CBD receptors surrounding the immune tissues and cells start binding with cannabinoids. This, in turn, begins to reduce the inflammatory responses gradually. In the brain, a similar process will happen. The stimulation and binding of the CB1 receptors regulate the GABA neurotransmitters. This reduces the pain signals in your brain. As you are already aware, there are two types of receptors in the ECS: the CB1 and CB2 receptors.

In the brain cells, you will primarily find the CB1 receptors. They are densely populated in the immune system, PNS, and the CNS.

On the other hand, you will primarily find CB2 receptors in the immunes system, the CNS, PNS, and the white blood cells. In addition to that, the presence of CB3 receptors has been hypothesized. These are receptors with a particular specialization, even though they are found in several locations all over the human body.


Research shows that cannabis has two very prevalent Phyto-cannabinoids targeting every CB receptor. THC is the active cannabinoid in cannabis that primarily focuses on the CB1 receptor. On the other hand, a terpene called β-caryophyllene selectively targets CB2 receptors.

The Phyto-cannabinoids work by simply mimicking the way endocannabinoids work. It is a bit hard to evaluate the amount of each of these receptors stimulated as well as the amount of Phyto-cannabinoids entering into the bloodstream. Given that cannabis plants essentially function as mass stimuli for the ECS, your body recognizes the phytocannabinoids as simply endocannabinoids.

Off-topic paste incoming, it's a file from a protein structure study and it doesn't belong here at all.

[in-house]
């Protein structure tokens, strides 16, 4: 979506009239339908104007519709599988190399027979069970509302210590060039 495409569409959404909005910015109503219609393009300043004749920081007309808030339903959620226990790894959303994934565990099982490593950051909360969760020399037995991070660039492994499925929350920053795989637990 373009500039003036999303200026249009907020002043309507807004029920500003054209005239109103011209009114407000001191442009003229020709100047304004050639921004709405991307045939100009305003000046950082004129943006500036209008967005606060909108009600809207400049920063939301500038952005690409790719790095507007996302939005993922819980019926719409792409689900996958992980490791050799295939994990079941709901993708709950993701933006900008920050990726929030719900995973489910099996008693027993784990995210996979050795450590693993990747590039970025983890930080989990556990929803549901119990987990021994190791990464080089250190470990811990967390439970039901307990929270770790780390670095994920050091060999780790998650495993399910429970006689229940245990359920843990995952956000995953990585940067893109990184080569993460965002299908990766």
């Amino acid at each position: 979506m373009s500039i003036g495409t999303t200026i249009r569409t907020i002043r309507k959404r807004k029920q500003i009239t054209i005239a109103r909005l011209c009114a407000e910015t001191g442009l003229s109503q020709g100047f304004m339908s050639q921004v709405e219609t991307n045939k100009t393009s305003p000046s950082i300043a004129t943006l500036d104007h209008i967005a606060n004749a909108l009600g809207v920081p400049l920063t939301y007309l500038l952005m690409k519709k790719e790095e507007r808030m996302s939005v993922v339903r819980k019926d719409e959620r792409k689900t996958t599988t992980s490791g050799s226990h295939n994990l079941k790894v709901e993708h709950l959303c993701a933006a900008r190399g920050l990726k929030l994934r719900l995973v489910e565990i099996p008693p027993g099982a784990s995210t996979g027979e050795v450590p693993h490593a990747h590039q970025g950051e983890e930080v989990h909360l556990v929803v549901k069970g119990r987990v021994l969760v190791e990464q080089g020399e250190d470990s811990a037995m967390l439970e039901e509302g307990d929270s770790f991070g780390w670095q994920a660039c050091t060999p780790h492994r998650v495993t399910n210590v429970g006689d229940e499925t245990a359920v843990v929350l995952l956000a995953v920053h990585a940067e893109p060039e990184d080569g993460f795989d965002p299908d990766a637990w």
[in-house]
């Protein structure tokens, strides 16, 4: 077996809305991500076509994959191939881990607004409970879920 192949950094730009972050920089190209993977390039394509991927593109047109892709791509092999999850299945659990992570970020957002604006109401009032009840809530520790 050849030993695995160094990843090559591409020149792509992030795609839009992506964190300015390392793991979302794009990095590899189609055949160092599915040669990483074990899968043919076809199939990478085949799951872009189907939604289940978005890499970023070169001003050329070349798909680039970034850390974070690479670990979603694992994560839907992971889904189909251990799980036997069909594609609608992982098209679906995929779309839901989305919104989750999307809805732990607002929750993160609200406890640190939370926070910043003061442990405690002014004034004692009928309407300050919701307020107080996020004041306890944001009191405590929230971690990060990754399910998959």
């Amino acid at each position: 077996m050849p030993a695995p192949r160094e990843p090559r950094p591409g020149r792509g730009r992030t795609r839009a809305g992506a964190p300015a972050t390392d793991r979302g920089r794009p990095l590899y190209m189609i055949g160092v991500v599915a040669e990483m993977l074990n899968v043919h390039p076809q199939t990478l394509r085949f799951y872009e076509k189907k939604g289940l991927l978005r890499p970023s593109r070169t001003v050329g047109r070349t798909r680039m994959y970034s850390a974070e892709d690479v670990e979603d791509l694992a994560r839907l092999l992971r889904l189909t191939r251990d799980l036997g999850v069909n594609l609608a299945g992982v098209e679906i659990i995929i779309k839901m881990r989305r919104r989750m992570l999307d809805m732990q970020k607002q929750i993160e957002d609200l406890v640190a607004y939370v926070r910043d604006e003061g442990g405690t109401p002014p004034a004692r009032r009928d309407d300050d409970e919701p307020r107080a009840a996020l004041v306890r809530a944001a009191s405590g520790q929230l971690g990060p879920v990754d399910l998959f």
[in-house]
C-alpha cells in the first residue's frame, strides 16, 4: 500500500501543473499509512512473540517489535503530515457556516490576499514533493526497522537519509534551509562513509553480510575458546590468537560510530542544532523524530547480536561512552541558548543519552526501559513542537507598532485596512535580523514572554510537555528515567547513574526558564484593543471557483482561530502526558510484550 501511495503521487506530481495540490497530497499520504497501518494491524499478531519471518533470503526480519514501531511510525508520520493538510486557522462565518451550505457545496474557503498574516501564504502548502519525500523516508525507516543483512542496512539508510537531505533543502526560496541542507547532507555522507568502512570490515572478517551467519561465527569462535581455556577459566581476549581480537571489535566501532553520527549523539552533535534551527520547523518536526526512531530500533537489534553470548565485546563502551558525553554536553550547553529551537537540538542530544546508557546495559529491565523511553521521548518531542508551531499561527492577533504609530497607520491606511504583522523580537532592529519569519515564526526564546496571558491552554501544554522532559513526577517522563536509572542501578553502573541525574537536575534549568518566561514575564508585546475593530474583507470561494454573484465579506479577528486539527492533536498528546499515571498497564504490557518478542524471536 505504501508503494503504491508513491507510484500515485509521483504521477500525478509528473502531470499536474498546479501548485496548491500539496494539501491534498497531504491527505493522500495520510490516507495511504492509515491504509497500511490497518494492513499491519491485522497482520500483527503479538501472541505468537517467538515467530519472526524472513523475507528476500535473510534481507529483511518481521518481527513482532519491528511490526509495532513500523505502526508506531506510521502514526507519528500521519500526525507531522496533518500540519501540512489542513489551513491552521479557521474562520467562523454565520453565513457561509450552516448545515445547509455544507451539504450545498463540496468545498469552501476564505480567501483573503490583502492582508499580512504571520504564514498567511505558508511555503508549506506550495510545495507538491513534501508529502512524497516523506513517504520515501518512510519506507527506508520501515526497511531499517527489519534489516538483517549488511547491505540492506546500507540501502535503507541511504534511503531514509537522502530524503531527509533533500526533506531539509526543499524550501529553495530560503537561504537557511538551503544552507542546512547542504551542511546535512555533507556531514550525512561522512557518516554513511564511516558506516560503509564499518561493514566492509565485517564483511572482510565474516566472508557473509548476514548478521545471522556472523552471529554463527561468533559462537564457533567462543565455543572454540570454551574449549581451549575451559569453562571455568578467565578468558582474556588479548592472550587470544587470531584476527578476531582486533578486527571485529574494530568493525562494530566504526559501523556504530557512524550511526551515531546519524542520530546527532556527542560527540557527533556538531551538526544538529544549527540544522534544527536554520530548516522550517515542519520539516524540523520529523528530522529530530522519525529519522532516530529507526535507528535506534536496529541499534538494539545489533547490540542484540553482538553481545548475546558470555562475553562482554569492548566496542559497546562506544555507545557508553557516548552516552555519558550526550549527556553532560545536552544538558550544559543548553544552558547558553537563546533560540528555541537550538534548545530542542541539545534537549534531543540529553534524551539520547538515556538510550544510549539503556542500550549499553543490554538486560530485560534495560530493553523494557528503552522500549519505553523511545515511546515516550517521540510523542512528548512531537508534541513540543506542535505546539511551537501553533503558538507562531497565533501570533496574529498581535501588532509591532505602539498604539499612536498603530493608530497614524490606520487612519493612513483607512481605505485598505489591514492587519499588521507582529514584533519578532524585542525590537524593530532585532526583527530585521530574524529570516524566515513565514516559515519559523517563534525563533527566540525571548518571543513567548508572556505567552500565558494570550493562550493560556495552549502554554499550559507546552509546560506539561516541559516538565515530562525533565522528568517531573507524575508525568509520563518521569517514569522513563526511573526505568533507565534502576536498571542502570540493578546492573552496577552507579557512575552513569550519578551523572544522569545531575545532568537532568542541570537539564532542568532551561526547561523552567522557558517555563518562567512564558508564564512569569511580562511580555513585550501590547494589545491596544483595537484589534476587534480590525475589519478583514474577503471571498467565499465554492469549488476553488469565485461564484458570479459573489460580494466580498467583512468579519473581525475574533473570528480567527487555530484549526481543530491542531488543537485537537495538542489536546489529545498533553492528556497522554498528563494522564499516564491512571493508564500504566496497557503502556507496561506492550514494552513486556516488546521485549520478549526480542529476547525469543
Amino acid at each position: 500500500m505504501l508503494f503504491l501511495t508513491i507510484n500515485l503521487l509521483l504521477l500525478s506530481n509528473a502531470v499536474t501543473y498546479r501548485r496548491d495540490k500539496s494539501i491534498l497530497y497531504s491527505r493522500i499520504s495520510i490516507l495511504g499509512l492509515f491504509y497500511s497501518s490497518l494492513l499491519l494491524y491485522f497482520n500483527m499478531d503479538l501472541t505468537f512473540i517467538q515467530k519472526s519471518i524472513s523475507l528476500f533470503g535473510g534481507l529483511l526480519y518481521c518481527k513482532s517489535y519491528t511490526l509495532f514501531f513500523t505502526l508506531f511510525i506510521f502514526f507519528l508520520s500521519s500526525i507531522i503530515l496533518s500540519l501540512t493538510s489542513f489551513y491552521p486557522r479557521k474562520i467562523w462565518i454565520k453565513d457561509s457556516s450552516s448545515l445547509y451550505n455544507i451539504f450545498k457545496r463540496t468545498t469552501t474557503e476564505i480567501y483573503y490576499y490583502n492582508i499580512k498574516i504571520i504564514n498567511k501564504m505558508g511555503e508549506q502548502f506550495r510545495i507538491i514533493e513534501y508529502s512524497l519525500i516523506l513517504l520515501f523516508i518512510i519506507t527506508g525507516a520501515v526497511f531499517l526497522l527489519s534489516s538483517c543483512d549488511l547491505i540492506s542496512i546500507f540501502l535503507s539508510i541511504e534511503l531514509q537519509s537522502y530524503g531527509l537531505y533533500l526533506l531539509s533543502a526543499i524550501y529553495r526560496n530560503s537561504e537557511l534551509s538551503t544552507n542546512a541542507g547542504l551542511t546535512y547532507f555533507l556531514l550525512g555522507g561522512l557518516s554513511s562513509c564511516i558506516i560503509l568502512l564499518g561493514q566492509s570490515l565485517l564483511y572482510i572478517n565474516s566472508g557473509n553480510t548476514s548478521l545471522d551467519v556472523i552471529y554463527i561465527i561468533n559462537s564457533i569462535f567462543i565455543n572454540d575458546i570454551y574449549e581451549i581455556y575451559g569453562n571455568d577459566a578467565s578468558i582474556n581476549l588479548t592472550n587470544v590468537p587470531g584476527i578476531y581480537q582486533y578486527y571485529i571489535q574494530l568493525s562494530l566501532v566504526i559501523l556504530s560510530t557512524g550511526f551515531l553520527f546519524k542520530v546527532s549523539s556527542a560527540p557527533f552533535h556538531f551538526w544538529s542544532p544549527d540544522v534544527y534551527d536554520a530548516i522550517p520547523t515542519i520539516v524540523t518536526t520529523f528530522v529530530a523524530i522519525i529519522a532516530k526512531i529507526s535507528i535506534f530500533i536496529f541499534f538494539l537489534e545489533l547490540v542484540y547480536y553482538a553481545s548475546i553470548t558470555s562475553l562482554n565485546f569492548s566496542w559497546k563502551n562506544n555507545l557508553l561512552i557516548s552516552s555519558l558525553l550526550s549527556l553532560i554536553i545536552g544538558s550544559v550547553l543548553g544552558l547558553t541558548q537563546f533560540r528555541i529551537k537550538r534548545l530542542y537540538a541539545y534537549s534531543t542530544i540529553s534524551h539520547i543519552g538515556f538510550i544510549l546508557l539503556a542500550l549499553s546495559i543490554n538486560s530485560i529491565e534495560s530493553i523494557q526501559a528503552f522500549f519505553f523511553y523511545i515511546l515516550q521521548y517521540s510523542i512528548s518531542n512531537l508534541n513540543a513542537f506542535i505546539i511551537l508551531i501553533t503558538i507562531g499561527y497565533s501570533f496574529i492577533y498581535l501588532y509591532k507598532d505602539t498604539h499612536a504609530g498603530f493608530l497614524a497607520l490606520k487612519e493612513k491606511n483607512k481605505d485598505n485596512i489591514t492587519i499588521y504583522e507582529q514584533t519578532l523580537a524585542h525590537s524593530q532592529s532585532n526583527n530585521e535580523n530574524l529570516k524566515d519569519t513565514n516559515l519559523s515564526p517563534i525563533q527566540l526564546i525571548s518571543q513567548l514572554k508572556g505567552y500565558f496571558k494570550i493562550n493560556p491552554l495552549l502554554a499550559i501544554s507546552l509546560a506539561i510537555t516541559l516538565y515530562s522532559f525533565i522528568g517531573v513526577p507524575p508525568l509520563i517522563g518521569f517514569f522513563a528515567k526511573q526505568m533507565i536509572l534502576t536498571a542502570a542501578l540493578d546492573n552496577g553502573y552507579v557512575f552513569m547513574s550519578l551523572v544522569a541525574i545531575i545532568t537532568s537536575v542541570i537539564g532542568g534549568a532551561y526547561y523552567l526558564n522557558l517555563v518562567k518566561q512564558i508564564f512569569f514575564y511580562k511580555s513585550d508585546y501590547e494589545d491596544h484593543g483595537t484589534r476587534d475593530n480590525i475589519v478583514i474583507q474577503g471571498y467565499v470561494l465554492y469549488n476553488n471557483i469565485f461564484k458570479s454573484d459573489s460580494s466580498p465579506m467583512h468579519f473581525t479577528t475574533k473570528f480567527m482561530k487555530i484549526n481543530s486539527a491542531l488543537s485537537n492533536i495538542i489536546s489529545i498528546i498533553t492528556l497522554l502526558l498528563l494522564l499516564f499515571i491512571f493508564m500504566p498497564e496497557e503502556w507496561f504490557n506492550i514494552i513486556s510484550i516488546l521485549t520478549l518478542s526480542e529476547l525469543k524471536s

Lipid Metabolism

The endocannabinoid system runs through the adipose tissue and demonstrates its responsibility in adipogenesis, glucose uptake, and lipogenesis. CB1 receptors stimulate all these. What makes cannabinoids unique is that they get synthesized rapidly and are soon broken after being used.

In this case, there are fewer side effects in the long term. Two common enzymes are responsible for breaking down the endocannabinoids, which are FAAH and MAGL. The ECS is very ubiquitous because cannabinoids are synthesized and degraded rapidly.

As we have just mentioned, the ubiquitous nature of the ECS, the effects of having the level of cannabinoids altered constantly for a while remains unknown. All that is known is that the preferred enzyme for breaking anandamide is FAAH. On the other hand, MAGL is ideal for the degradation of 2-AG.